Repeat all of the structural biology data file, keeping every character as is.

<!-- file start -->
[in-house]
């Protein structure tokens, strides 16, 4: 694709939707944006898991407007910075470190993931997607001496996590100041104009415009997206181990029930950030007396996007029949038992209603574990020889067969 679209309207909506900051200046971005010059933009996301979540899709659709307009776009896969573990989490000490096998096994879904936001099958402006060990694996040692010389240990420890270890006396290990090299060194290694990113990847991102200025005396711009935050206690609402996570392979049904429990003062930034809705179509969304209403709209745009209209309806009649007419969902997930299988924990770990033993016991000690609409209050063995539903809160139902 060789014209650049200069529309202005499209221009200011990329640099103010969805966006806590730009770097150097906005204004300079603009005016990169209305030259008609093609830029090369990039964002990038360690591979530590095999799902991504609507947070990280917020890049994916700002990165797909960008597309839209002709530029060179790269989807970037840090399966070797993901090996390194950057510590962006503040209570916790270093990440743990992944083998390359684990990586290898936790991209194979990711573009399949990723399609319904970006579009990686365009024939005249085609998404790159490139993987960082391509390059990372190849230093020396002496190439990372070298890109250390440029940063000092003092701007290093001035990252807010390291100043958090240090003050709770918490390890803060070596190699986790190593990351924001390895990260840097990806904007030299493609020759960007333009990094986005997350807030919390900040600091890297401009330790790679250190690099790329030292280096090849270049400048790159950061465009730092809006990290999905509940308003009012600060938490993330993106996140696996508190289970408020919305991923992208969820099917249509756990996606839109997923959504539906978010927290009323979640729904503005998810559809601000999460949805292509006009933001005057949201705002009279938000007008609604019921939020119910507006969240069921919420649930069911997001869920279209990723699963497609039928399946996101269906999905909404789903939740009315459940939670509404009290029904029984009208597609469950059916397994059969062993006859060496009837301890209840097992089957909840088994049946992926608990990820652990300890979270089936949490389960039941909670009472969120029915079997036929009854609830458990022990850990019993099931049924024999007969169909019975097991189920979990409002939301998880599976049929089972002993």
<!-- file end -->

[in-house]
């Protein structure tokens, strides 16, 4: 694709939707944006898991407007910075470190993931997607001496996590100041104009415009997206181990029930950030007396996007029949038992209603574990020889067969 679209309207909506900051200046971005010059933009996301979540899709659709307009776009896969573990989490000490096998096994879904936001099958402006060990694996040692010389240990420890270890006396290990090299060194290694990113990847991102200025005396711009935050206690609402996570392979049904429990003062930034809705179509969304209403709209745009209209309806009649007419969902997930299988924990770990033993016991000690609409209050063995539903809160139902 060789014209650049200069529309202005499209221009200011990329640099103010969805966006806590730009770097150097906005204004300079603009005016990169209305030259008609093609830029090369990039964002990038360690591979530590095999799902991504609507947070990280917020890049994916700002990165797909960008597309839209002709530029060179790269989807970037840090399966070797993901090996390194950057510590962006503040209570916790270093990440743990992944083998390359684990990586290898936790991209194979990711573009399949990723399609319904970006579009990686365009024939005249085609998404790159490139993987960082391509390059990372190849230093020396002496190439990372070298890109250390440029940063000092003092701007290093001035990252807010390291100043958090240090003050709770918490390890803060070596190699986790190593990351924001390895990260840097990806904007030299493609020759960007333009990094986005997350807030919390900040600091890297401009330790790679250190690099790329030292280096090849270049400048790159950061465009730092809006990290999905509940308003009012600060938490993330993106996140696996508190289970408020919305991923992208969820099917249509756990996606839109997923959504539906978010927290009323979640729904503005998810559809601000999460949805292509006009933001005057949201705002009279938000007008609604019921939020119910507006969240069921919420649930069911997001869920279209990723699963497609039928399946996101269906999905909404789903939740009315459940939670509404009290029904029984009208597609469950059916397994059969062993006859060496009837301890209840097992089957909840088994049946992926608990990820652990300890979270089936949490389960039941909670009472969120029915079997036929009854609830458990022990850990019993099931049924024999007969169909019975097991189920979990409002939301998880599976049929089972002993």